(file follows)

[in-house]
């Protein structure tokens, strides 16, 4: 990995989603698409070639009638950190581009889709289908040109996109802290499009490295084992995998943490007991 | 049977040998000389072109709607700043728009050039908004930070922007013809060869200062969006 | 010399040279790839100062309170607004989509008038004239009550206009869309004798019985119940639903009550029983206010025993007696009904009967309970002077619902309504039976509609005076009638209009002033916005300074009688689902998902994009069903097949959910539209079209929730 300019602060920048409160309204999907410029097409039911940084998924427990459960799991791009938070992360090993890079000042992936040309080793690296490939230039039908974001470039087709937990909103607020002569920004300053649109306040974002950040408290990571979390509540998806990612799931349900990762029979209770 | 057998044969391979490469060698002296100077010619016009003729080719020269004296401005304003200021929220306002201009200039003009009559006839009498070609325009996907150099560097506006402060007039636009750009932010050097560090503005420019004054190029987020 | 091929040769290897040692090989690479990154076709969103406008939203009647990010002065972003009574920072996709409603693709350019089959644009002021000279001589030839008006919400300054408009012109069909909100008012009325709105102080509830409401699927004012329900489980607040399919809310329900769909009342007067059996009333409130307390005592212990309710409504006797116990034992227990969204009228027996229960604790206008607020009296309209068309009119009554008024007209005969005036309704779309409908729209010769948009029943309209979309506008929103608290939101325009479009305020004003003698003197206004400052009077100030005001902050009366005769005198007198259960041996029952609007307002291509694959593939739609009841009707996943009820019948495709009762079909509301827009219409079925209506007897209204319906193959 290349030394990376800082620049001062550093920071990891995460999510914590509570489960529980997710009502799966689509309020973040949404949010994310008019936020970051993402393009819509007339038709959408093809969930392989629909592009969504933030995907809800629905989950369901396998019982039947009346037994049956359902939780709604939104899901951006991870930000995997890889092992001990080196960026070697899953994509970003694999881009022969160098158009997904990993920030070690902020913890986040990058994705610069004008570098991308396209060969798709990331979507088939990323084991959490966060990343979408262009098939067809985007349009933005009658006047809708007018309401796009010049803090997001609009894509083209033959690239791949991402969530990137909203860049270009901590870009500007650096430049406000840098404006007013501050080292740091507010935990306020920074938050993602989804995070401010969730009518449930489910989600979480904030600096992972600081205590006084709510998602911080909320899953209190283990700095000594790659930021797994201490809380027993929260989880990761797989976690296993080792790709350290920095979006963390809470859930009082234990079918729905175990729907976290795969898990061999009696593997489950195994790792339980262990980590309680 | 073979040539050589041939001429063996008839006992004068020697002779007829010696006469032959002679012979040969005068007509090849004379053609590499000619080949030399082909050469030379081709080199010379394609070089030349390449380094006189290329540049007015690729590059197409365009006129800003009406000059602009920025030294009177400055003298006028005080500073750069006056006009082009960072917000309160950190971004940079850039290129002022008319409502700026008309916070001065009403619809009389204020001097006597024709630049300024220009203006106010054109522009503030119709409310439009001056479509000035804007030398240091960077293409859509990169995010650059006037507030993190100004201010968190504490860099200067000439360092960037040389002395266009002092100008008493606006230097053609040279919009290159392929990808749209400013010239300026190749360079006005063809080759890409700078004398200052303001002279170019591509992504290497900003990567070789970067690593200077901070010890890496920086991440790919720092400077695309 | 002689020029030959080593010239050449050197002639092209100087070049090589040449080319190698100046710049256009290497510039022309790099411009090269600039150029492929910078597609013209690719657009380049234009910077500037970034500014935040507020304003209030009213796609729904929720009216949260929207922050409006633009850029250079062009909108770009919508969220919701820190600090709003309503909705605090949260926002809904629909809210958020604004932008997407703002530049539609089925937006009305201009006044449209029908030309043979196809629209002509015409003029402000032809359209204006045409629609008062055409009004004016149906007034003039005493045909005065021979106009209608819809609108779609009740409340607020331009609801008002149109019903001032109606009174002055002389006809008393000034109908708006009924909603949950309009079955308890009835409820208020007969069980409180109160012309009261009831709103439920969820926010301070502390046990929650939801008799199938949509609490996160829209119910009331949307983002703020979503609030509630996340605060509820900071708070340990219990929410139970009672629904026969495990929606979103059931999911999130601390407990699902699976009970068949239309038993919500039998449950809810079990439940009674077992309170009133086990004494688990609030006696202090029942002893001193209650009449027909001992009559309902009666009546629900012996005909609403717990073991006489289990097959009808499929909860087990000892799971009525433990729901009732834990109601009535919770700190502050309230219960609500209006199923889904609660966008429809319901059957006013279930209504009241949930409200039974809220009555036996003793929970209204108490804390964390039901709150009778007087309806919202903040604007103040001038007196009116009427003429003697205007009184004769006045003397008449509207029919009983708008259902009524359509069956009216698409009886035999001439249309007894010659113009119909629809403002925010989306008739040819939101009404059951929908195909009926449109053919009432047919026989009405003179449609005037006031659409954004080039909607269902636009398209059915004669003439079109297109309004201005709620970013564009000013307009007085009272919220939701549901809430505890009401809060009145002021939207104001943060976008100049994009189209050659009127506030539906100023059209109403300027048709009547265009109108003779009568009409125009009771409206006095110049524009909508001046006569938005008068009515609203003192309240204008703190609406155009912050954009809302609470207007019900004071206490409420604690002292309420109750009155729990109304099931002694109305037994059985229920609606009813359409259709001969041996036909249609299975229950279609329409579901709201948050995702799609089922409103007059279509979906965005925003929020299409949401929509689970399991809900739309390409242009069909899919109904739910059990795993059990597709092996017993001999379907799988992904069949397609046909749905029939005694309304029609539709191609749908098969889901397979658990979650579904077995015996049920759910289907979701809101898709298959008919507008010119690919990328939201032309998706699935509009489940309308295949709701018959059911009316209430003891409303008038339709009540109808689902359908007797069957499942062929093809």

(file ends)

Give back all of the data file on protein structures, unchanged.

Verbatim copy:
[in-house]
């Protein structure tokens, strides 16, 4: 990995989603698409070639009638950190581009889709289908040109996109802290499009490295084992995998943490007991 | 049977040998000389072109709607700043728009050039908004930070922007013809060869200062969006 | 010399040279790839100062309170607004989509008038004239009550206009869309004798019985119940639903009550029983206010025993007696009904009967309970002077619902309504039976509609005076009638209009002033916005300074009688689902998902994009069903097949959910539209079209929730 300019602060920048409160309204999907410029097409039911940084998924427990459960799991791009938070992360090993890079000042992936040309080793690296490939230039039908974001470039087709937990909103607020002569920004300053649109306040974002950040408290990571979390509540998806990612799931349900990762029979209770 | 057998044969391979490469060698002296100077010619016009003729080719020269004296401005304003200021929220306002201009200039003009009559006839009498070609325009996907150099560097506006402060007039636009750009932010050097560090503005420019004054190029987020 | 091929040769290897040692090989690479990154076709969103406008939203009647990010002065972003009574920072996709409603693709350019089959644009002021000279001589030839008006919400300054408009012109069909909100008012009325709105102080509830409401699927004012329900489980607040399919809310329900769909009342007067059996009333409130307390005592212990309710409504006797116990034992227990969204009228027996229960604790206008607020009296309209068309009119009554008024007209005969005036309704779309409908729209010769948009029943309209979309506008929103608290939101325009479009305020004003003698003197206004400052009077100030005001902050009366005769005198007198259960041996029952609007307002291509694959593939739609009841009707996943009820019948495709009762079909509301827009219409079925209506007897209204319906193959 290349030394990376800082620049001062550093920071990891995460999510914590509570489960529980997710009502799966689509309020973040949404949010994310008019936020970051993402393009819509007339038709959408093809969930392989629909592009969504933030995907809800629905989950369901396998019982039947009346037994049956359902939780709604939104899901951006991870930000995997890889092992001990080196960026070697899953994509970003694999881009022969160098158009997904990993920030070690902020913890986040990058994705610069004008570098991308396209060969798709990331979507088939990323084991959490966060990343979408262009098939067809985007349009933005009658006047809708007018309401796009010049803090997001609009894509083209033959690239791949991402969530990137909203860049270009901590870009500007650096430049406000840098404006007013501050080292740091507010935990306020920074938050993602989804995070401010969730009518449930489910989600979480904030600096992972600081205590006084709510998602911080909320899953209190283990700095000594790659930021797994201490809380027993929260989880990761797989976690296993080792790709350290920095979006963390809470859930009082234990079918729905175990729907976290795969898990061999009696593997489950195994790792339980262990980590309680 | 073979040539050589041939001429063996008839006992004068020697002779007829010696006469032959002679012979040969005068007509090849004379053609590499000619080949030399082909050469030379081709080199010379394609070089030349390449380094006189290329540049007015690729590059197409365009006129800003009406000059602009920025030294009177400055003298006028005080500073750069006056006009082009960072917000309160950190971004940079850039290129002022008319409502700026008309916070001065009403619809009389204020001097006597024709630049300024220009203006106010054109522009503030119709409310439009001056479509000035804007030398240091960077293409859509990169995010650059006037507030993190100004201010968190504490860099200067000439360092960037040389002395266009002092100008008493606006230097053609040279919009290159392929990808749209400013010239300026190749360079006005063809080759890409700078004398200052303001002279170019591509992504290497900003990567070789970067690593200077901070010890890496920086991440790919720092400077695309 | 002689020029030959080593010239050449050197002639092209100087070049090589040449080319190698100046710049256009290497510039022309790099411009090269600039150029492929910078597609013209690719657009380049234009910077500037970034500014935040507020304003209030009213796609729904929720009216949260929207922050409006633009850029250079062009909108770009919508969220919701820190600090709003309503909705605090949260926002809904629909809210958020604004932008997407703002530049539609089925937006009305201009006044449209029908030309043979196809629209002509015409003029402000032809359209204006045409629609008062055409009004004016149906007034003039005493045909005065021979106009209608819809609108779609009740409340607020331009609801008002149109019903001032109606009174002055002389006809008393000034109908708006009924909603949950309009079955308890009835409820208020007969069980409180109160012309009261009831709103439920969820926010301070502390046990929650939801008799199938949509609490996160829209119910009331949307983002703020979503609030509630996340605060509820900071708070340990219990929410139970009672629904026969495990929606979103059931999911999130601390407990699902699976009970068949239309038993919500039998449950809810079990439940009674077992309170009133086990004494688990609030006696202090029942002893001193209650009449027909001992009559309902009666009546629900012996005909609403717990073991006489289990097959009808499929909860087990000892799971009525433990729901009732834990109601009535919770700190502050309230219960609500209006199923889904609660966008429809319901059957006013279930209504009241949930409200039974809220009555036996003793929970209204108490804390964390039901709150009778007087309806919202903040604007103040001038007196009116009427003429003697205007009184004769006045003397008449509207029919009983708008259902009524359509069956009216698409009886035999001439249309007894010659113009119909629809403002925010989306008739040819939101009404059951929908195909009926449109053919009432047919026989009405003179449609005037006031659409954004080039909607269902636009398209059915004669003439079109297109309004201005709620970013564009000013307009007085009272919220939701549901809430505890009401809060009145002021939207104001943060976008100049994009189209050659009127506030539906100023059209109403300027048709009547265009109108003779009568009409125009009771409206006095110049524009909508001046006569938005008068009515609203003192309240204008703190609406155009912050954009809302609470207007019900004071206490409420604690002292309420109750009155729990109304099931002694109305037994059985229920609606009813359409259709001969041996036909249609299975229950279609329409579901709201948050995702799609089922409103007059279509979906965005925003929020299409949401929509689970399991809900739309390409242009069909899919109904739910059990795993059990597709092996017993001999379907799988992904069949397609046909749905029939005694309304029609539709191609749908098969889901397979658990979650579904077995015996049920759910289907979701809101898709298959008919507008010119690919990328939201032309998706699935509009489940309308295949709701018959059911009316209430003891409303008038339709009540109808689902359908007797069957499942062929093809």